LAM | Pulmonology & Critical Care | Loyola Medicine

Lymphangioleiomyomatosis (LAM)

Overview and Facts about Lymphangioleiomyomatosis (LAM)

Lymphangioleiomyomatosis (LAM) is a rare disease characterized by an abnormal growth of smooth muscle-like cells, especially in the lungs, lymphatic system, and kidneys. This growth of cells leads to blockage of the bronchial tubes and lymphatic vessels.

The formation of cysts and holes may also occur in the lungs. This progressive disease primarily affects women of childbearing age, typically in their 30s and 40s.

Signs and Symptoms of Lymphangioleiomyomatosis (LAM)

Due to the abnormal growth of smooth muscle-like cells and cysts in the lungs of patients who have LAM, the following symptoms may occur:

  • Shortness of breath, which can get worse over time
  • Chest pain (pleurisy)
  • Chronic cough
  • Bloody phlegm
  • Wheezing
  • Collapsed lung (pneumothorax)
  • Excessive accumulation of fluid (pleural effusion) within the pleural space - the cavity that exists between the lungs and underneath the chest wall.
  • Fatigue

Causes and Risk Factors of Lymphangioleiomyomatosis (LAM)

LAM results from mutations, or changes, in two genes called TSC1 and TSC2. A hereditary form of the disease also occurs in patients who have tuberous sclerosis disease.

While it is not understood why this disease predominantly affects women, researchers believe that estrogen (the female sex hormone) may be involved in the development of the disorder.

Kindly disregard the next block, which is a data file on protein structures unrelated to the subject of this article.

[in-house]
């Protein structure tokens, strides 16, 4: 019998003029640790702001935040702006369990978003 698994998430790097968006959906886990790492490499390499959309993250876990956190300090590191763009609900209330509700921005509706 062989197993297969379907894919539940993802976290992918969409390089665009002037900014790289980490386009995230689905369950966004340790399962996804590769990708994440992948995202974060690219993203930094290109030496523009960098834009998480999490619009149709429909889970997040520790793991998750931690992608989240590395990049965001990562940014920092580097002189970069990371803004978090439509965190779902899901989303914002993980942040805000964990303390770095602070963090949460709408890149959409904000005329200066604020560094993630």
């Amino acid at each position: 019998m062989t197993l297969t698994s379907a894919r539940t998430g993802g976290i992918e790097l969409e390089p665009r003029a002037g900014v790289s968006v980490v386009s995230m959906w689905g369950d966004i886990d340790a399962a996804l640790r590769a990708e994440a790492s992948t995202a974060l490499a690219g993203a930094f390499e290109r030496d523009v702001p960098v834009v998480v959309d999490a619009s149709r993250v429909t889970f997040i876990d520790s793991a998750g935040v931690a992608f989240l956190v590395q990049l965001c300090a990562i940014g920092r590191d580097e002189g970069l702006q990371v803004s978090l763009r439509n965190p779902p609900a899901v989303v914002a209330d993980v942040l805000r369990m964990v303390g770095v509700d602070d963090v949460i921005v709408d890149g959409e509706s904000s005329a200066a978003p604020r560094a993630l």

Tests and Diagnosis of Lymphangioleiomyomatosis (LAM)

Accurately diagnosing LAM can be challenging because many of its symptoms mimic those of other lung diseases, such as asthma, bronchitis, and emphysema. Several tests can be performed to make a proper diagnosis, including:

  • High-resolution computed tomography (CT) scan: creates a sharp picture to evaluate the presence of lung cysts or fluid around the lungs.
  • Lung function tests: include tests that measure lung size and air flow; other tests assess how well oxygen gets into the blood from the air you breathe.
  • Biopsy: a piece of lung tissue is examined under a microscope to provide an accurate diagnosis.

Treatment and Care for Lymphangioleiomyomatosis (LAM)

There is currently no cure for LAM; however, treatments—under the care of pulmonology and critical care specialists—are available to help manage symptoms and prevent complications. Medications with the drug sirolimus as well as everolimus are prescribed to help improve lung function.

Various procedures can be performed to remove fluid from the chest, or to shrink angiomyolipomas of the kidney. Sirolimus can also be used to shrink large angiomyolipomas. Oxygen therapy is required for those with advanced lung disease. A lung transplant is performed in severe cases.